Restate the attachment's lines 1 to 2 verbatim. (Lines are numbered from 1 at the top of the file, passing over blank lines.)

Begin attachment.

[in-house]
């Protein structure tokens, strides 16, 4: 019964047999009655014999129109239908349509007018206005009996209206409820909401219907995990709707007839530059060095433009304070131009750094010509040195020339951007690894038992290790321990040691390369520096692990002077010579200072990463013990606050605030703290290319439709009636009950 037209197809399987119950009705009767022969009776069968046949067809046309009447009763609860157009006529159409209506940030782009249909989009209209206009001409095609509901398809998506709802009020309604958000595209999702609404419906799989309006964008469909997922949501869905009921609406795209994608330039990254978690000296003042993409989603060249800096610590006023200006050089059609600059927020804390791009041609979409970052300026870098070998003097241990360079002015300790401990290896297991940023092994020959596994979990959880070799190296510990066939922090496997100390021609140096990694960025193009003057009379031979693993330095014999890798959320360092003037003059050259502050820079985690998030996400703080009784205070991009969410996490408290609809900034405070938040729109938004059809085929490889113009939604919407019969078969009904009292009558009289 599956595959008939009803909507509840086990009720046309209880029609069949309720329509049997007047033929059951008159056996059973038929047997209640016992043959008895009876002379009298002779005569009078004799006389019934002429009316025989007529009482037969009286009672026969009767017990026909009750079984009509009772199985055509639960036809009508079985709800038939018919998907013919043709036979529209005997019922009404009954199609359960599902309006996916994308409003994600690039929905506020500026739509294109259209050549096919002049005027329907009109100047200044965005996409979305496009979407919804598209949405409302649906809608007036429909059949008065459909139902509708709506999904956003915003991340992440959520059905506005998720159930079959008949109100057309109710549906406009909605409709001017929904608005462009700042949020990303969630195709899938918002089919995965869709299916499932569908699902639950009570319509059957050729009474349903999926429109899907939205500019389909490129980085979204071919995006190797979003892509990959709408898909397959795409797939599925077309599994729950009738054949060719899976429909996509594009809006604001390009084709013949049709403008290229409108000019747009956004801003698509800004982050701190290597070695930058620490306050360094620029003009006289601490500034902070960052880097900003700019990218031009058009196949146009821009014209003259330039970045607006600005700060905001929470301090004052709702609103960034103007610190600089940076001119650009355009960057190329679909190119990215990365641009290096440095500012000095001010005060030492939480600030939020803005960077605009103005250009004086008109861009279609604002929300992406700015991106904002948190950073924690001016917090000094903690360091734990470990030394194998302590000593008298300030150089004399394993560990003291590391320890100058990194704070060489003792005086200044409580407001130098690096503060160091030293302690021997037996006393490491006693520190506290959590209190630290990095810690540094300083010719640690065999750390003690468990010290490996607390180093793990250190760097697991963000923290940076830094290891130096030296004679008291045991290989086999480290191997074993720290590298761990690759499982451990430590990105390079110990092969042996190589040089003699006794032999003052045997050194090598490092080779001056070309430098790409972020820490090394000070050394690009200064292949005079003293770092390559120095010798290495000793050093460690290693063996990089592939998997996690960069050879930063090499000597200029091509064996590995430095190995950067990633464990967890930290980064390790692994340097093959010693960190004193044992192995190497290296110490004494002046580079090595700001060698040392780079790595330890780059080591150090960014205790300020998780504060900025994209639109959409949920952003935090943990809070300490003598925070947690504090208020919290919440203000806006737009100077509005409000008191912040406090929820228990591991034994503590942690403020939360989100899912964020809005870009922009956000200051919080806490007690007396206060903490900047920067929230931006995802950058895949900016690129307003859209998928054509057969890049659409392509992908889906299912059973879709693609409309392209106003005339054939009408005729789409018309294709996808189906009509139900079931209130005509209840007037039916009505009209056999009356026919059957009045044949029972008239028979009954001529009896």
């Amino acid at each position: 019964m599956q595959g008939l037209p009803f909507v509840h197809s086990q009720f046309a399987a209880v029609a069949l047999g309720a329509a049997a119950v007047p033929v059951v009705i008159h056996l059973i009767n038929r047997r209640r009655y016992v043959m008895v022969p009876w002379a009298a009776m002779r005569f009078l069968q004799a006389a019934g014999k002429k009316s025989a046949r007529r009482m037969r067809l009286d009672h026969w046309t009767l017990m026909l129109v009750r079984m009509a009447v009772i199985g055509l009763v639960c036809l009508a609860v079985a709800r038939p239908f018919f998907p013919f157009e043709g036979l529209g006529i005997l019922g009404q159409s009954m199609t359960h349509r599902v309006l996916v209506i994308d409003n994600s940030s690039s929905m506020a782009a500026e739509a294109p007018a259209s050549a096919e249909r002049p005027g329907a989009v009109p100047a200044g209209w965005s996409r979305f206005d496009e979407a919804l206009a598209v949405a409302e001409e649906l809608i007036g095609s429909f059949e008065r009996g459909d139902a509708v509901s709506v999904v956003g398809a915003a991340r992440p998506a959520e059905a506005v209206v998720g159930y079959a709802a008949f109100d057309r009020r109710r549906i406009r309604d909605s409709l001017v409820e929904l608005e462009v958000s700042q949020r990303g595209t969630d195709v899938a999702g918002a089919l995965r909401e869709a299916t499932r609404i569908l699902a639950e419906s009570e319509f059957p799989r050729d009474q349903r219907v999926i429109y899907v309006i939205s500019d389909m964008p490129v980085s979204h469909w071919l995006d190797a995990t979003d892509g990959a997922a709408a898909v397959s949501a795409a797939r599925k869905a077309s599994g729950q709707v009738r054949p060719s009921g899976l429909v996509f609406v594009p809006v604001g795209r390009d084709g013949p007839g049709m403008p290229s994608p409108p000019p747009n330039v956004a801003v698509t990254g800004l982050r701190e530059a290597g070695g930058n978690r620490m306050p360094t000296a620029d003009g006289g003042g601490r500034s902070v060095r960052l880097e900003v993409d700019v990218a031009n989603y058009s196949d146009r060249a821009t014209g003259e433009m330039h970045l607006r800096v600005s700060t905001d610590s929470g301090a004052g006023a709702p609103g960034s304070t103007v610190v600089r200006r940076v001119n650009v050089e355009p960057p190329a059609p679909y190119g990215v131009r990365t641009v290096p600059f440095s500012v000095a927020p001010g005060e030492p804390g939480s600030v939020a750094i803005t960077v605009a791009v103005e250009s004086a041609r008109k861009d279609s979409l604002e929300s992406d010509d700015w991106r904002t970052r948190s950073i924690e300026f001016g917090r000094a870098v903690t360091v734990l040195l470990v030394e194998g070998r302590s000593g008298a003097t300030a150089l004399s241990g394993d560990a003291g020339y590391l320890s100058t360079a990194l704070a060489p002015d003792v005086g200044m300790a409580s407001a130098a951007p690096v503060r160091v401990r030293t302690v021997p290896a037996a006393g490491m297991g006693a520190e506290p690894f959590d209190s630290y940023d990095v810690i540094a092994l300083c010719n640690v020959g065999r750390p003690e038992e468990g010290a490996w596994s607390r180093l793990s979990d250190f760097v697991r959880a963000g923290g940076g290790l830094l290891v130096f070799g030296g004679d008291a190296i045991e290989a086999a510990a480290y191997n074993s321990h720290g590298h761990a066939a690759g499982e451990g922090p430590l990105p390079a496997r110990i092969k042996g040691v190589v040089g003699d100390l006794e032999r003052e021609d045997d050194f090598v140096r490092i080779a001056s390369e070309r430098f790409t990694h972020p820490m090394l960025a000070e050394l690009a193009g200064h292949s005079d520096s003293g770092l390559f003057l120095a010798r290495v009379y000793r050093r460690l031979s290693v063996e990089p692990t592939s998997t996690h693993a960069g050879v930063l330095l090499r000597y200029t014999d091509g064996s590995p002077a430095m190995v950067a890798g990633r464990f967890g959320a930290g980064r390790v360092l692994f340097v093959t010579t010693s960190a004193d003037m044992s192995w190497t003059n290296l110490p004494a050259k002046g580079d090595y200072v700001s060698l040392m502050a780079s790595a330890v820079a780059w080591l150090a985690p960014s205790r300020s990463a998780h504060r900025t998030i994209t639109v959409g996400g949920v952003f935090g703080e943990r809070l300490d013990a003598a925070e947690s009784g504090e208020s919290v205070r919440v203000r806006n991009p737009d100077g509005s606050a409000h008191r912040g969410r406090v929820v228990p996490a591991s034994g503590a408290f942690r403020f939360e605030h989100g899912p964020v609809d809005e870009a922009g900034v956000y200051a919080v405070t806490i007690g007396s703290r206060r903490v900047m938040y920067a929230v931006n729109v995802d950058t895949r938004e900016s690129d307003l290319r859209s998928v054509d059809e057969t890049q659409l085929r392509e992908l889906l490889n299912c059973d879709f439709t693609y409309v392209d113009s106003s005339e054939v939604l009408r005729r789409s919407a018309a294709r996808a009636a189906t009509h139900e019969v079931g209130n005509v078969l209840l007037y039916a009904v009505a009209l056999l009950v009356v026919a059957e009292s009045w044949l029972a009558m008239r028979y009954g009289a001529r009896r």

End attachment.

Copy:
[in-house]
């Protein structure tokens, strides 16, 4: 019964047999009655014999129109239908349509007018206005009996209206409820909401219907995990709707007839530059060095433009304070131009750094010509040195020339951007690894038992290790321990040691390369520096692990002077010579200072990463013990606050605030703290290319439709009636009950 037209197809399987119950009705009767022969009776069968046949067809046309009447009763609860157009006529159409209506940030782009249909989009209209206009001409095609509901398809998506709802009020309604958000595209999702609404419906799989309006964008469909997922949501869905009921609406795209994608330039990254978690000296003042993409989603060249800096610590006023200006050089059609600059927020804390791009041609979409970052300026870098070998003097241990360079002015300790401990290896297991940023092994020959596994979990959880070799190296510990066939922090496997100390021609140096990694960025193009003057009379031979693993330095014999890798959320360092003037003059050259502050820079985690998030996400703080009784205070991009969410996490408290609809900034405070938040729109938004059809085929490889113009939604919407019969078969009904009292009558009289 599956595959008939009803909507509840086990009720046309209880029609069949309720329509049997007047033929059951008159056996059973038929047997209640016992043959008895009876002379009298002779005569009078004799006389019934002429009316025989007529009482037969009286009672026969009767017990026909009750079984009509009772199985055509639960036809009508079985709800038939018919998907013919043709036979529209005997019922009404009954199609359960599902309006996916994308409003994600690039929905506020500026739509294109259209050549096919002049005027329907009109100047200044965005996409979305496009979407919804598209949405409302649906809608007036429909059949008065459909139902509708709506999904956003915003991340992440959520059905506005998720159930079959008949109100057309109710549906406009909605409709001017929904608005462009700042949020990303969630195709899938918002089919995965869709299916499932569908699902639950009570319509059957050729009474349903999926429109899907939205500019389909490129980085979204071919995006190797979003892509990959709408898909397959795409797939599925077309599994729950009738054949060719899976429909996509594009809006604001390009084709013949049709403008290229409108000019747009956004801003698509800004982050701190290597070695930058620490306050360094620029003009006289601490500034902070960052880097900003700019990218031009058009196949146009821009014209003259330039970045607006600005700060905001929470301090004052709702609103960034103007610190600089940076001119650009355009960057190329679909190119990215990365641009290096440095500012000095001010005060030492939480600030939020803005960077605009103005250009004086008109861009279609604002929300992406700015991106904002948190950073924690001016917090000094903690360091734990470990030394194998302590000593008298300030150089004399394993560990003291590391320890100058990194704070060489003792005086200044409580407001130098690096503060160091030293302690021997037996006393490491006693520190506290959590209190630290990095810690540094300083010719640690065999750390003690468990010290490996607390180093793990250190760097697991963000923290940076830094290891130096030296004679008291045991290989086999480290191997074993720290590298761990690759499982451990430590990105390079110990092969042996190589040089003699006794032999003052045997050194090598490092080779001056070309430098790409972020820490090394000070050394690009200064292949005079003293770092390559120095010798290495000793050093460690290693063996990089592939998997996690960069050879930063090499000597200029091509064996590995430095190995950067990633464990967890930290980064390790692994340097093959010693960190004193044992192995190497290296110490004494002046580079090595700001060698040392780079790595330890780059080591150090960014205790300020998780504060900025994209639109959409949920952003935090943990809070300490003598925070947690504090208020919290919440203000806006737009100077509005409000008191912040406090929820228990591991034994503590942690403020939360989100899912964020809005870009922009956000200051919080806490007690007396206060903490900047920067929230931006995802950058895949900016690129307003859209998928054509057969890049659409392509992908889906299912059973879709693609409309392209106003005339054939009408005729789409018309294709996808189906009509139900079931209130005509209840007037039916009505009209056999009356026919059957009045044949029972008239028979009954001529009896």